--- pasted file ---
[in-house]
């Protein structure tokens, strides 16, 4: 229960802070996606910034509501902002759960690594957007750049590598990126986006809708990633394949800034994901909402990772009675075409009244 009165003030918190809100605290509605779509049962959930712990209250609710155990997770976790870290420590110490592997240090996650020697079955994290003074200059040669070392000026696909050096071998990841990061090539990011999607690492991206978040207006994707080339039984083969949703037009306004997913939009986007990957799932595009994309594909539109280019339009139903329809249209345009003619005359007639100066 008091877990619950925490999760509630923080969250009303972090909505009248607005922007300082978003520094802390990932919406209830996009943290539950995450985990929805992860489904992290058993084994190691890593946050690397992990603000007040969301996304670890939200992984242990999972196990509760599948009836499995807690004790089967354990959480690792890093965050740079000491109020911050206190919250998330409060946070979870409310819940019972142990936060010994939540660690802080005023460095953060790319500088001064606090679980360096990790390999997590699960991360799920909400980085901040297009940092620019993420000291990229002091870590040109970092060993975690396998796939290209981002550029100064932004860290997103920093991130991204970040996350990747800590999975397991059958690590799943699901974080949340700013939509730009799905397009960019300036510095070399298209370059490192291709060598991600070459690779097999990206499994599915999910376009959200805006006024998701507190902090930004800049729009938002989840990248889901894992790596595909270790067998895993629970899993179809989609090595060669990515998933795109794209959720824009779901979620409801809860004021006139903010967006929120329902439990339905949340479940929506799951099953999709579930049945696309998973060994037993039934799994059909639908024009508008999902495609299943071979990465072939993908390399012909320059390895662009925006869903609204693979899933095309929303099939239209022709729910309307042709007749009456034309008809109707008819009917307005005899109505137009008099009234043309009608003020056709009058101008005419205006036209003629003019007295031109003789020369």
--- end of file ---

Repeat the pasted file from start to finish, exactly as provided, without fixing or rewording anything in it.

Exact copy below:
[in-house]
């Protein structure tokens, strides 16, 4: 229960802070996606910034509501902002759960690594957007750049590598990126986006809708990633394949800034994901909402990772009675075409009244 009165003030918190809100605290509605779509049962959930712990209250609710155990997770976790870290420590110490592997240090996650020697079955994290003074200059040669070392000026696909050096071998990841990061090539990011999607690492991206978040207006994707080339039984083969949703037009306004997913939009986007990957799932595009994309594909539109280019339009139903329809249209345009003619005359007639100066 008091877990619950925490999760509630923080969250009303972090909505009248607005922007300082978003520094802390990932919406209830996009943290539950995450985990929805992860489904992290058993084994190691890593946050690397992990603000007040969301996304670890939200992984242990999972196990509760599948009836499995807690004790089967354990959480690792890093965050740079000491109020911050206190919250998330409060946070979870409310819940019972142990936060010994939540660690802080005023460095953060790319500088001064606090679980360096990790390999997590699960991360799920909400980085901040297009940092620019993420000291990229002091870590040109970092060993975690396998796939290209981002550029100064932004860290997103920093991130991204970040996350990747800590999975397991059958690590799943699901974080949340700013939509730009799905397009960019300036510095070399298209370059490192291709060598991600070459690779097999990206499994599915999910376009959200805006006024998701507190902090930004800049729009938002989840990248889901894992790596595909270790067998895993629970899993179809989609090595060669990515998933795109794209959720824009779901979620409801809860004021006139903010967006929120329902439990339905949340479940929506799951099953999709579930049945696309998973060994037993039934799994059909639908024009508008999902495609299943071979990465072939993908390399012909320059390895662009925006869903609204693979899933095309929303099939239209022709729910309307042709007749009456034309008809109707008819009917307005005899109505137009008099009234043309009608003020056709009058101008005419205006036209003629003019007295031109003789020369």